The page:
Redeeming Economics: How Federal Budgets Affect the American Family

John D. Mueller, Lehrman Institute Fellow in Economics at the Ethics and Public Policy Center, presented the following lecture at the Family Research Council in Washington, D.C., on April 11, 2012.

I'd like to thank the Family Research Council for its gracious invitation to deliver this lecture, and to Rob Schwarzwalder for both his generous introduction and his leadership. The topic I'd like to discuss this afternoon is "Redeeming Economics: How Federal Budgets Affect the American Family." ISI Books recently published my book, Redeeming Economics: Rediscovering the Missing Element. As I will explain, the original element missing from modern economics is the one that describes our interpersonal relations of love and hate. I should add that my relationship with FRC goes back a long time. In fact, the substance of several of the chapters originated in articles and research published in FRC's Family Policy journal. I see Bob Patterson in the audience, who developed it from a monthly newsletter into a first-rate journal. Though I've attended many events here at FRC, I think my last formal presentation was in 2008, when I presented a paper on "Causes and Cures of Demographic Winter" for a panel when the film "Demographic Winter" was screened here.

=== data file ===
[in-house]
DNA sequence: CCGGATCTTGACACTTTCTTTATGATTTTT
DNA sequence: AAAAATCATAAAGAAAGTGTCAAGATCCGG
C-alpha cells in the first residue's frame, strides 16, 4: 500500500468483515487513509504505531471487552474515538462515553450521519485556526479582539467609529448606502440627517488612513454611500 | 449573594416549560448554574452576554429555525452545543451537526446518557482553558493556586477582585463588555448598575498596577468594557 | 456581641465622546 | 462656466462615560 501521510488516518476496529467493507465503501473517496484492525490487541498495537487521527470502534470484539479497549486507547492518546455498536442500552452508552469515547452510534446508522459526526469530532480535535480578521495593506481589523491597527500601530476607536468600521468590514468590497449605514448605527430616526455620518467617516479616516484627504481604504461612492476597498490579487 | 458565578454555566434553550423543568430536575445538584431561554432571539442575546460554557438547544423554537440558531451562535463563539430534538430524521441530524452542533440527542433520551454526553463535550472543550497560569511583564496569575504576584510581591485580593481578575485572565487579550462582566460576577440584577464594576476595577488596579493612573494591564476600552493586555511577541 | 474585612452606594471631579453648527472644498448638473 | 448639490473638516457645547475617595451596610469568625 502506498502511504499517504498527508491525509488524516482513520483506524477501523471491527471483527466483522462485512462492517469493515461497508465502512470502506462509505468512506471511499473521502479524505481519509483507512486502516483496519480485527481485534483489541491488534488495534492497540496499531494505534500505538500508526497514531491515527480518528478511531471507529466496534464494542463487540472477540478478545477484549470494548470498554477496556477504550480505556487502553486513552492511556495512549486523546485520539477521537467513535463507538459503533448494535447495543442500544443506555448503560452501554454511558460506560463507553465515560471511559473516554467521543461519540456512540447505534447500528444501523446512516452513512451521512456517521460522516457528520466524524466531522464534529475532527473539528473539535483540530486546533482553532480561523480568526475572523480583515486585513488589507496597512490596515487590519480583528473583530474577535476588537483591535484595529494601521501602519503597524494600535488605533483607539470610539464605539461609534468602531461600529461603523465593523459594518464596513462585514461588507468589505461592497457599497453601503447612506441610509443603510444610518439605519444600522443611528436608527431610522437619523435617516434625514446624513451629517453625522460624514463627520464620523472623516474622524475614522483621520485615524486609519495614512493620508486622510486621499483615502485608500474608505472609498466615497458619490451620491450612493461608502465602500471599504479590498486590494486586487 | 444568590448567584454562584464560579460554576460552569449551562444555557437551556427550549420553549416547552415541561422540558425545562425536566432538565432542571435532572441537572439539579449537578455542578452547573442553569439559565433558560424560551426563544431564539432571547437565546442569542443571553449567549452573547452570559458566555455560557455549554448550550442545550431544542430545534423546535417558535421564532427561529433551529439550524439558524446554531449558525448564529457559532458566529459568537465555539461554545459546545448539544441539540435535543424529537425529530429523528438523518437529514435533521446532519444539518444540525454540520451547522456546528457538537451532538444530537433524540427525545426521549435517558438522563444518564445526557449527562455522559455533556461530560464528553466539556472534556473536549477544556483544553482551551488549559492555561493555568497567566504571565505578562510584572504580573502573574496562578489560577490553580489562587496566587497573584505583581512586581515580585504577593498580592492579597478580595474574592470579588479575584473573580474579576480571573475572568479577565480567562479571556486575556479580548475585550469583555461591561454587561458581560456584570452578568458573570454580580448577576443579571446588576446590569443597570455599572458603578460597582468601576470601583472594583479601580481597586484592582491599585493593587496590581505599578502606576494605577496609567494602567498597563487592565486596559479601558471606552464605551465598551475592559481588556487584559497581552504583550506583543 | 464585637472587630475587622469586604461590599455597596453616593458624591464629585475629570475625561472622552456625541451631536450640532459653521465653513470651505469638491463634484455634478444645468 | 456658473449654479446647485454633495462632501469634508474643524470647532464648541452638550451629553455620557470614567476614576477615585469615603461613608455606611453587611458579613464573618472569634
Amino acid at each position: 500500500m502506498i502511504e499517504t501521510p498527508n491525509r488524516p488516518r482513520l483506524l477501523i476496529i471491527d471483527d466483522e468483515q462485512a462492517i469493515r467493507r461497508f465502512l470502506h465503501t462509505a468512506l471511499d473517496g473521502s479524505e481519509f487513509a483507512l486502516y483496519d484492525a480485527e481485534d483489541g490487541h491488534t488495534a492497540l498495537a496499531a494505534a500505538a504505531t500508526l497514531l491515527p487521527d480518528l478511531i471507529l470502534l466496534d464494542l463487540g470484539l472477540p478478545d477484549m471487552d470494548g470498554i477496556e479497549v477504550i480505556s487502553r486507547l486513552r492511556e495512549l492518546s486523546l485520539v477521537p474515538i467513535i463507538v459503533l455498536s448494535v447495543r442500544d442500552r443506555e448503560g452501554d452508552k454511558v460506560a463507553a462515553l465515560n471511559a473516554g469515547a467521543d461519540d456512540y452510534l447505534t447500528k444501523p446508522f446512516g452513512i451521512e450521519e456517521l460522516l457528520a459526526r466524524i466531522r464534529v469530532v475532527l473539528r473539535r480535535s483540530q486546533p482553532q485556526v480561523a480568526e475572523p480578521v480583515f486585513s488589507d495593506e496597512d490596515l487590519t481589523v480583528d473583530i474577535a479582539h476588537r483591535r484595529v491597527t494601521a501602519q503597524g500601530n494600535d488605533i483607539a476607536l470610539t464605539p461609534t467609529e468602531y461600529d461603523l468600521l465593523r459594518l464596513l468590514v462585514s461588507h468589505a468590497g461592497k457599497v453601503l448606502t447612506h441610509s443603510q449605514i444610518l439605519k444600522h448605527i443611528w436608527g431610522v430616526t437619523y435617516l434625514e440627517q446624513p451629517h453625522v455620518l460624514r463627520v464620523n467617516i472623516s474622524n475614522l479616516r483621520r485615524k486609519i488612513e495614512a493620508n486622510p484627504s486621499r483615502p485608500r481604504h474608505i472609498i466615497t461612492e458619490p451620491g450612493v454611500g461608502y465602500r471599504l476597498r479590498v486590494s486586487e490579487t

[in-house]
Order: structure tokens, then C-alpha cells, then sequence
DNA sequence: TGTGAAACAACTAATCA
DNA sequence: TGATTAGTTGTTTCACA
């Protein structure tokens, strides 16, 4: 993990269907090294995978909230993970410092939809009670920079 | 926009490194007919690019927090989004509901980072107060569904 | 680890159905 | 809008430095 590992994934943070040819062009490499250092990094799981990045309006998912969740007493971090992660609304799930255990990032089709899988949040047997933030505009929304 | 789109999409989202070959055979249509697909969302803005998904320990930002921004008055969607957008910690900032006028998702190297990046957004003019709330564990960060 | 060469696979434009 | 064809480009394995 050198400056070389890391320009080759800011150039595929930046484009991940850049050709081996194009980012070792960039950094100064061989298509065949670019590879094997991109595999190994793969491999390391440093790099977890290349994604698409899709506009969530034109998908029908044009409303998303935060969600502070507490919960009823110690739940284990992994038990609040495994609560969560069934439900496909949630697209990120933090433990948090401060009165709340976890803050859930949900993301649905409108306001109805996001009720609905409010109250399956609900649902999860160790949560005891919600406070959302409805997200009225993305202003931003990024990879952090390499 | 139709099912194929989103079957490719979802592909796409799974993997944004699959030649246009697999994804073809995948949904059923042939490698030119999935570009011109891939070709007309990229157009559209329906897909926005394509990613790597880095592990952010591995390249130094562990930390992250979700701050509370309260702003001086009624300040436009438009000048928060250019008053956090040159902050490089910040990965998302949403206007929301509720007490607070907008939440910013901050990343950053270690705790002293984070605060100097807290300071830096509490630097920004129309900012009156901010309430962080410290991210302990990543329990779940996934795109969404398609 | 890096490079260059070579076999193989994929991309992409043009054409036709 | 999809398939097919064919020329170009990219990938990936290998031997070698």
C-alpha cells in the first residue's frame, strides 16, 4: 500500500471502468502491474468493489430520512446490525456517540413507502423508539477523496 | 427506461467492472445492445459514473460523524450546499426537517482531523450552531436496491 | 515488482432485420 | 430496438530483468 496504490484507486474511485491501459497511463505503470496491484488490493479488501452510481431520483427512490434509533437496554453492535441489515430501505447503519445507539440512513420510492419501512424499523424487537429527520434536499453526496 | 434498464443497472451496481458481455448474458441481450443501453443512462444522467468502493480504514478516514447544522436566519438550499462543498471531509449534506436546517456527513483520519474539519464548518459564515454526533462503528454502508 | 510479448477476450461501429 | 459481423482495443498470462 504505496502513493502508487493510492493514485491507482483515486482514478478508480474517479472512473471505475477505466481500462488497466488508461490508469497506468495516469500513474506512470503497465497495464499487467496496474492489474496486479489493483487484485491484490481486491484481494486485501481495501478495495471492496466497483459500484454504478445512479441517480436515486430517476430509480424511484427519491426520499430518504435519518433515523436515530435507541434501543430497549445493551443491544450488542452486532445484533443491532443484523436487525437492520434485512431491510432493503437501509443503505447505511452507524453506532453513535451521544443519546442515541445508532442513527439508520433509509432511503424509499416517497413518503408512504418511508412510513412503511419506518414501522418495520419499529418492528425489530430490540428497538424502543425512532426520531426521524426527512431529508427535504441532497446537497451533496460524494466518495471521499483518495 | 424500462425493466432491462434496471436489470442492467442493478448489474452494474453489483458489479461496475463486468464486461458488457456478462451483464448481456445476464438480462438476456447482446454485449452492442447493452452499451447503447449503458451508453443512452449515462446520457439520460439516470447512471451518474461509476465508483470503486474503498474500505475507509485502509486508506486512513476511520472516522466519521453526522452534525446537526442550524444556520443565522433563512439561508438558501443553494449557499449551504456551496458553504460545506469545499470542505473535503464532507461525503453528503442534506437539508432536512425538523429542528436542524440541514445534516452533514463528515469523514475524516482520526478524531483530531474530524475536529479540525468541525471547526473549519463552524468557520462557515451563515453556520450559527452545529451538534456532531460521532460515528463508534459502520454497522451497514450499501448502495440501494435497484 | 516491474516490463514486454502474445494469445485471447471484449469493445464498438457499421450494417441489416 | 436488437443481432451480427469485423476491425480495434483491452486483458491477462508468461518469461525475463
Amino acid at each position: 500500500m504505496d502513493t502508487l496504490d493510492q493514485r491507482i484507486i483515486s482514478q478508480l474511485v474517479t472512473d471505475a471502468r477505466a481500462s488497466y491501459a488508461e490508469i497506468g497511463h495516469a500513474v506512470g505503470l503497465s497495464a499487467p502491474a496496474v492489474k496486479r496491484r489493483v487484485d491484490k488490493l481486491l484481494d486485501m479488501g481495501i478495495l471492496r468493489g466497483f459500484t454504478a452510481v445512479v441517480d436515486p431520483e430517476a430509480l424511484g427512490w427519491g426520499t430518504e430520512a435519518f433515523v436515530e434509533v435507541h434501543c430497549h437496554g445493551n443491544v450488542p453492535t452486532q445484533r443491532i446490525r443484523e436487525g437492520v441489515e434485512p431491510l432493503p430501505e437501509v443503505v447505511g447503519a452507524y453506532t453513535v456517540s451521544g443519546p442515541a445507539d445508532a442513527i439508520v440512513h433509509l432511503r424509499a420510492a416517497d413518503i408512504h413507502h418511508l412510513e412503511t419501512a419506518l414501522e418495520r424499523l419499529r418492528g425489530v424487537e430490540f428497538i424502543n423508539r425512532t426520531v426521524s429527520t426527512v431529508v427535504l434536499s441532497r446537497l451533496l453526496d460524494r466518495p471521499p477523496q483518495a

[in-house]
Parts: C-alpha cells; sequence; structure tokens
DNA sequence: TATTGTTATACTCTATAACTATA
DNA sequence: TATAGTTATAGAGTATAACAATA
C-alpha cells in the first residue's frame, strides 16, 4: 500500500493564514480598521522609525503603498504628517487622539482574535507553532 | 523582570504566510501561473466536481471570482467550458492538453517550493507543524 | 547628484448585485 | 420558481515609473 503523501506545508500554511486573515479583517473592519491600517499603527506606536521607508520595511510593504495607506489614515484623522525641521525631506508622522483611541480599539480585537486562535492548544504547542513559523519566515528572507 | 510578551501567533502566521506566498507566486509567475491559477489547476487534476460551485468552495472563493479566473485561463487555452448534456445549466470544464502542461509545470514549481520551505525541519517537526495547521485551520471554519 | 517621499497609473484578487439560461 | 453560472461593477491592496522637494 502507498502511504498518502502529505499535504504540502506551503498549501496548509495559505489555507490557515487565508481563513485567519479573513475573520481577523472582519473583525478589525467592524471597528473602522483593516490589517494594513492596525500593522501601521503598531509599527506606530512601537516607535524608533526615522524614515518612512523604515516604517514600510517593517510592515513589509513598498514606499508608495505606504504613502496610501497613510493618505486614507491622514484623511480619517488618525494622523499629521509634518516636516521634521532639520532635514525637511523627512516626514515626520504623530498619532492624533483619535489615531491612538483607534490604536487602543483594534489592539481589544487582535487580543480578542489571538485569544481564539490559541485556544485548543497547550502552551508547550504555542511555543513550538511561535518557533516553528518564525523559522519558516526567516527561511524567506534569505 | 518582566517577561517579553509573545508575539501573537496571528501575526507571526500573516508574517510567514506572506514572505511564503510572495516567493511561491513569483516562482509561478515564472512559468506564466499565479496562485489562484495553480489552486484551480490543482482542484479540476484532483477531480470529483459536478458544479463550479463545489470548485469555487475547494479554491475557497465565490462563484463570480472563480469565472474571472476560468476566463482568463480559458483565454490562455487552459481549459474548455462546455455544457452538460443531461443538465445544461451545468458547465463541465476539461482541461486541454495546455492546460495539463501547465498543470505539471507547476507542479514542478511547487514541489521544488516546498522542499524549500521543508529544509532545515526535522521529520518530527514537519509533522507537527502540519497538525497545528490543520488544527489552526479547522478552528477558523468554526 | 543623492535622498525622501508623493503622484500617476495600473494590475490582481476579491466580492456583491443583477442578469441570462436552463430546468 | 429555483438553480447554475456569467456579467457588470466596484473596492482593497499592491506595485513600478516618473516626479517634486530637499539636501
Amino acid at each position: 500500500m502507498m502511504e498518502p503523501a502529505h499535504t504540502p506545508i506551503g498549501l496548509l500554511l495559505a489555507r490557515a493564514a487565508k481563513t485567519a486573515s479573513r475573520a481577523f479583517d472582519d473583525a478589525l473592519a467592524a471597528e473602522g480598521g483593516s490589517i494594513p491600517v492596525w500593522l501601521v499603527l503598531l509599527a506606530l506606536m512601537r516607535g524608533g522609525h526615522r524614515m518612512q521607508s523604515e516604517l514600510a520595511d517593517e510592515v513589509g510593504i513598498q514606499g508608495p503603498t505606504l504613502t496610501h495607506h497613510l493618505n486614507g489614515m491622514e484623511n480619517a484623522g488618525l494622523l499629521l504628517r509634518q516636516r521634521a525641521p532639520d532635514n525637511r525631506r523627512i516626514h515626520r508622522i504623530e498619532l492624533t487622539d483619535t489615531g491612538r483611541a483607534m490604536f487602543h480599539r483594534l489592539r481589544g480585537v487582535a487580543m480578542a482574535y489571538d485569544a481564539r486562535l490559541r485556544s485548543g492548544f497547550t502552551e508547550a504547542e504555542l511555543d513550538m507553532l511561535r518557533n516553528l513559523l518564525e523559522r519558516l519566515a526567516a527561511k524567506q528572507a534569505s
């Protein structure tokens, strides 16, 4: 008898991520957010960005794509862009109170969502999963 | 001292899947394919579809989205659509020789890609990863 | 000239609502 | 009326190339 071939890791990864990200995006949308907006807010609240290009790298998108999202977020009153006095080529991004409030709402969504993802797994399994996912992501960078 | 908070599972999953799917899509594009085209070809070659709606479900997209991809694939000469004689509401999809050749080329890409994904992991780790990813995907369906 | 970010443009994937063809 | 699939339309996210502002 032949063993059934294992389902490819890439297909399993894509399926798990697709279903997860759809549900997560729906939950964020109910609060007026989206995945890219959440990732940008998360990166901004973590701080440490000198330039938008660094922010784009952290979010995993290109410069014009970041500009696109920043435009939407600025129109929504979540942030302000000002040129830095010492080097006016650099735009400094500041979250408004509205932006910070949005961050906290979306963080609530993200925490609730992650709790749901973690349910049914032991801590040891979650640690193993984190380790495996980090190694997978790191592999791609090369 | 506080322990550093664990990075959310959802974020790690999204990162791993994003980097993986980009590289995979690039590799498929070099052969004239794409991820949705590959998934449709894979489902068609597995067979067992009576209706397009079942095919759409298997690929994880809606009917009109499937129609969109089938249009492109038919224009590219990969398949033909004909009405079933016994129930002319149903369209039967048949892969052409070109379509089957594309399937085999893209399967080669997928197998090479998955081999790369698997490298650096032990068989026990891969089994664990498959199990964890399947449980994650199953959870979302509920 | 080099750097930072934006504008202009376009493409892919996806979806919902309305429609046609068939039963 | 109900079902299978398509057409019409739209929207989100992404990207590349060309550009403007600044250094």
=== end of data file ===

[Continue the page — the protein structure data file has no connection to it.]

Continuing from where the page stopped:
I'd like to accomplish three things today which might at first sight seem unrelated.

First, I'd like to offer "a brief, structural history of economics," in order to show that the most important element of the original scholastic economics has been missing since its deliberate omission by Adam Smith, and how its absence has caused several major problems with today's neoclassical economics, particularly its understanding of marriage and the family. I'll illustrate with two such problems: the first offered by Steven D. Levitt and John J. Donohue III's famous claim that legalizing abortion in the 1970s must have reduced crime rates starting in the 1990s, and the second explaining the failure of existing economic theory to explain the "demographic winter" which has already engulfed the rest of the developed world.

Second, I'd like to pose the question, not "WWJD?" but "WDJD: What Did Jack Do?" referring to Jack Kemp, for whom, as Rob mentioned, I worked for ten years before and during both Reagan administrations. I believe that posing this question will help us understand why the fiscal policy devised by Jack Kemp and implemented by Ronald Reagan was both politically and economically successful, and also why conservatives since abandoning it have so often seemed to snatch defeat from the jaws of victory.

The third and final part of my talk might be called "Benefits or Babies: The Obama and Ryan Budgets and the U.S. Birth Rate." I'll show that the choice our government is now making is whether the United States will join the rest of the developed world by sinking into "demographic winter" and steadily declining in relative size and importance, or else maintain the demographic component of American exceptionalism.

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